As the war on ISIS moves to Libya, remember how ISIS got there

By Bonnie Kristian, February 2, 2016

When President Barack Obama gave his “degrade and destroy” speech about waging war on ISIS in the summer of 2014, he was careful to drive home one point in particular: This would not be another endless boondoggle.

“I want the American people to understand how this effort will be different from the wars in Iraq and Afghanistan,” Obama said. “It will not involve American combat troops fighting on foreign soil.” Instead, he added, the U.S. would play a limited role, protecting “America’s core interests” but leaving the great bulk of the fighting to regional allies.

Since then, what we were told would be a small-scale, advisory intervention in Iraq has swelled into a multi-country ground campaign with no limits in sight.

Abroad as much as at home, Obama isn’t big on constraints.

The latest plan for expansion of the war on ISIS concerns Libya, where the terrorist organization has about 3,000 militants—a number that is quickly climbing as new recruits arrive, ready to wreak havoc. ISIS has seized control of Sirte, a city of 80,000 on the coast of the Mediterranean. It controls about 150 miles of coastline and has launched attacks in Tripoli and Tobruk, the respective hosts of Libya’s two rival “governments,” as well as Benghazi.

In response, Obama has given the Pentagon the go-ahead to explore military action in Libya—that is, military action beyond the commandos already on the ground. “The president has made clear that we have the authority to use military force,” Gen. Joseph F. Dunford Jr., chair of the Joint Chiefs of Staff, said recently. Dunford anticipates a decision will be made within weeks.

Of course, what Obama is less eager to mention is the fact ISIS exists in Libya largely thanks to the 2011 intervention he authorized with the enthusiastic encouragement of then-Secretary of State Hillary Clinton.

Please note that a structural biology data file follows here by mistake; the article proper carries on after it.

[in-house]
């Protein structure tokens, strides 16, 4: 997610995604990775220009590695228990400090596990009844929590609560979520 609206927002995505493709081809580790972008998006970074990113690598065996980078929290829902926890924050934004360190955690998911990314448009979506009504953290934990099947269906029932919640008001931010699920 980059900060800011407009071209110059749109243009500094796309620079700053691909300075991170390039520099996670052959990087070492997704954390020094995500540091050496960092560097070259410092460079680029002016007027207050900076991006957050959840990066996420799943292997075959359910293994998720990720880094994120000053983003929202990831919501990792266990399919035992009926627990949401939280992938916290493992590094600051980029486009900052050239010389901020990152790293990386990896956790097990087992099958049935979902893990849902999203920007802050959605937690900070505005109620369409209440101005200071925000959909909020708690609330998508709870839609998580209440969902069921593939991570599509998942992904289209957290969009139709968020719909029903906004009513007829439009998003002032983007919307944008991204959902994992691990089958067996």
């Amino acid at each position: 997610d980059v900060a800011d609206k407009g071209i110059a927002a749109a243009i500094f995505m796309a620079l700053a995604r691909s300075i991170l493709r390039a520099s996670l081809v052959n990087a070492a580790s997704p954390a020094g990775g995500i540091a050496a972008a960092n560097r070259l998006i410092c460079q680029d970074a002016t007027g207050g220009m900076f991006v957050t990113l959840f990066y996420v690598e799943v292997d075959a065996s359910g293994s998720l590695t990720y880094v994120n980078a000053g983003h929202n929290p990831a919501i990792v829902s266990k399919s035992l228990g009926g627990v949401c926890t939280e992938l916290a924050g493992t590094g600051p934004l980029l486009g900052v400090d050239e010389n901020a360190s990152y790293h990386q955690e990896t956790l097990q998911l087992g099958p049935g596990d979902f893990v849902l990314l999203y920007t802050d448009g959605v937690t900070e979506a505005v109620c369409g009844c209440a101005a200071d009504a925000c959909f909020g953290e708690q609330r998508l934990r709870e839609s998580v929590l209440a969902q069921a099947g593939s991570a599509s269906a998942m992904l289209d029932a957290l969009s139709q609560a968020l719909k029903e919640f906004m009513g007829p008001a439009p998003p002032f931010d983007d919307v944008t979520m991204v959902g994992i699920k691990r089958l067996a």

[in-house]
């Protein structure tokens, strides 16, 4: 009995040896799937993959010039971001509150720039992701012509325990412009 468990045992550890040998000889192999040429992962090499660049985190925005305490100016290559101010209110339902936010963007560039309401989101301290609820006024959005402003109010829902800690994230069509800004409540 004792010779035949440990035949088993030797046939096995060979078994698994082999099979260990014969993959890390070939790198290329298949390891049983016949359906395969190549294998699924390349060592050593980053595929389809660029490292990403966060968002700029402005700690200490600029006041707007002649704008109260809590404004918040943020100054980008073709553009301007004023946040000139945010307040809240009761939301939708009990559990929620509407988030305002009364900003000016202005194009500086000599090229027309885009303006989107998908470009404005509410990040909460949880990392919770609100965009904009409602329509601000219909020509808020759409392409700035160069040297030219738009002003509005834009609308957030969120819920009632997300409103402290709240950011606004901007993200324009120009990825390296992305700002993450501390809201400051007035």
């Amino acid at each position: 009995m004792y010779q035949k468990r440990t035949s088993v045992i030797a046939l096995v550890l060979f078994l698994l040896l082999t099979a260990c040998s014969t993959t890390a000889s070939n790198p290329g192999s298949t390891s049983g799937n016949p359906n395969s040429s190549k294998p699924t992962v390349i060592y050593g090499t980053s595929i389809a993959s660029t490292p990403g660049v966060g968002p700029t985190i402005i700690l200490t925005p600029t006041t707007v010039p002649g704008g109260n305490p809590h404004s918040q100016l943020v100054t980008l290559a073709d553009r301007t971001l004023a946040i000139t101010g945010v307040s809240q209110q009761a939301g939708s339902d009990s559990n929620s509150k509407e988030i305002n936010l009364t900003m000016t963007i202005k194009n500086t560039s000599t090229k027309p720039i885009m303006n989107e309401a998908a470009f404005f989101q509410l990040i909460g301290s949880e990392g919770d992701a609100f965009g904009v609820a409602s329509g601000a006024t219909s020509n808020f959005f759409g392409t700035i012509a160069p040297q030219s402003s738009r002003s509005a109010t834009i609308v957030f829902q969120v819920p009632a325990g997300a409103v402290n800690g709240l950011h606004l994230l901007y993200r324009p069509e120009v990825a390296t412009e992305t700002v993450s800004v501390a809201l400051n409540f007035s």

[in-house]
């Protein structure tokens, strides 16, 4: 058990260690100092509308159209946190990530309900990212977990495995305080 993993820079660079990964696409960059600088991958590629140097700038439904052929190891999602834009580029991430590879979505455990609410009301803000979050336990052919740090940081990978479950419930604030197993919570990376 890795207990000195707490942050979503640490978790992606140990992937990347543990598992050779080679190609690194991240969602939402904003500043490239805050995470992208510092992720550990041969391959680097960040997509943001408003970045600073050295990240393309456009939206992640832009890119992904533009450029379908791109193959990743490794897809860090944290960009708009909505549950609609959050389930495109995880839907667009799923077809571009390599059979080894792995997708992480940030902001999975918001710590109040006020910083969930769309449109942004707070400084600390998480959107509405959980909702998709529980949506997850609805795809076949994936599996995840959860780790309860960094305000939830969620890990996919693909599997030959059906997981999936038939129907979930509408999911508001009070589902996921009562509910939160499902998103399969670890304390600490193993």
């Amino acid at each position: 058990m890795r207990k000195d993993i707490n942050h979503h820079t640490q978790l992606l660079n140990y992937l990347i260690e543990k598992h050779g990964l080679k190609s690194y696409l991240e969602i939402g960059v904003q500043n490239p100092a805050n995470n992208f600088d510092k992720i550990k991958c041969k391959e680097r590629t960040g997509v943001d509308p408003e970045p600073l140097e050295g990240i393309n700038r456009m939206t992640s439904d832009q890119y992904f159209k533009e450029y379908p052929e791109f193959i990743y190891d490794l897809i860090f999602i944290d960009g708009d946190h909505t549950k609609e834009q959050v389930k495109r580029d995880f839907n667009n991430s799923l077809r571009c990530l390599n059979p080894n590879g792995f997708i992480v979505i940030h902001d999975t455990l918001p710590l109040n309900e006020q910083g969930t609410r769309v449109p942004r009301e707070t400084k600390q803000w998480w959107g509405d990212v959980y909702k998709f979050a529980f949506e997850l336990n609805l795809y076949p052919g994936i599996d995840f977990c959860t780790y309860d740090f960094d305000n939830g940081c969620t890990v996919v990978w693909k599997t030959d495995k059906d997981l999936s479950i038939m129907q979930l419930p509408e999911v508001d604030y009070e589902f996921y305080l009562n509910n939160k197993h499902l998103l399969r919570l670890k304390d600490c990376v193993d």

The power vacuum left by the removal and execution of Muammar Gaddafi, a goal local militants accomplished with American air support, is precisely what allowed ISIS to extend its insidious network to northern Africa.

Clinton may giggle about her pet intervention, but its aftermath has been no laughing matter—and the link between the 2011 intervention and the current ISIS occupation is clear. (In fact, one leader in ISIS’ Libya faction was prominent in the effort to overthrow Gaddafi.)

And it’s not just ISIS: There are “probably six or eight other terrorist groups that have gathered in Libya,” Director of National Intelligence James Clapper testified to the Senate. “So it’s a magnet because, essentially, it’s ungoverned.”

This terrorist infestation is an eventuality which Obama and Clinton, of all people, should have been able to see coming. Libya’s chaos today is Iraq 2.0—albeit with a very compressed timeline. Just like Iraq, pre-intervention Libya wasn’t free, but it was stable. And just like Iraq, American intervention in Libya paved the way for a terrorist toehold in a country that previously had problems—but not ISIS problems.

But if Obama and Clinton learned something about unintended consequences in Iraq, they apparently remain unable to apply those lessons in Libya—or indeed anywhere beyond Iraqi borders.

Clinton especially maintains that her war in Libya was “smart power at its best,” which she insists had humanitarian relief, not regime change, as its goal. Both of those claims,undermined by evidence from the intelligence community and simple observation of Libya’s current state, find little support outside the Clinton/Obama camp.

Yet for these two, facts and recent history pose no obstacles. With a renewed intervention in Libya now underway, there seems little risk in speculating that regime change in Syria may be our next misadventure, whether in the final days of Obama’spresidency or in the early days of Clinton’s should she win in November.

And with that hypothetical Clinton win, we are all but guaranteed an endless cycle of repetition of her Libyan mistake.

Reflecting on the turmoil in Libya in October, Clinton mused that absent a strong power, in “unstable places, there are consequences. Extremism takes root, aggressors seek to fill the vacuum.”

She’s right that extremism is eager to fill a vacuum—but what she fails to admit is that Libya is a vacuum of her own making.

Bonnie Kristian is a fellow at Defense Priorities, contributing writer for The Week and columnist for Rare. 

This piece was originally published by Rare on February 2, 2016. Read more HERE

Image courtesy White House photostream.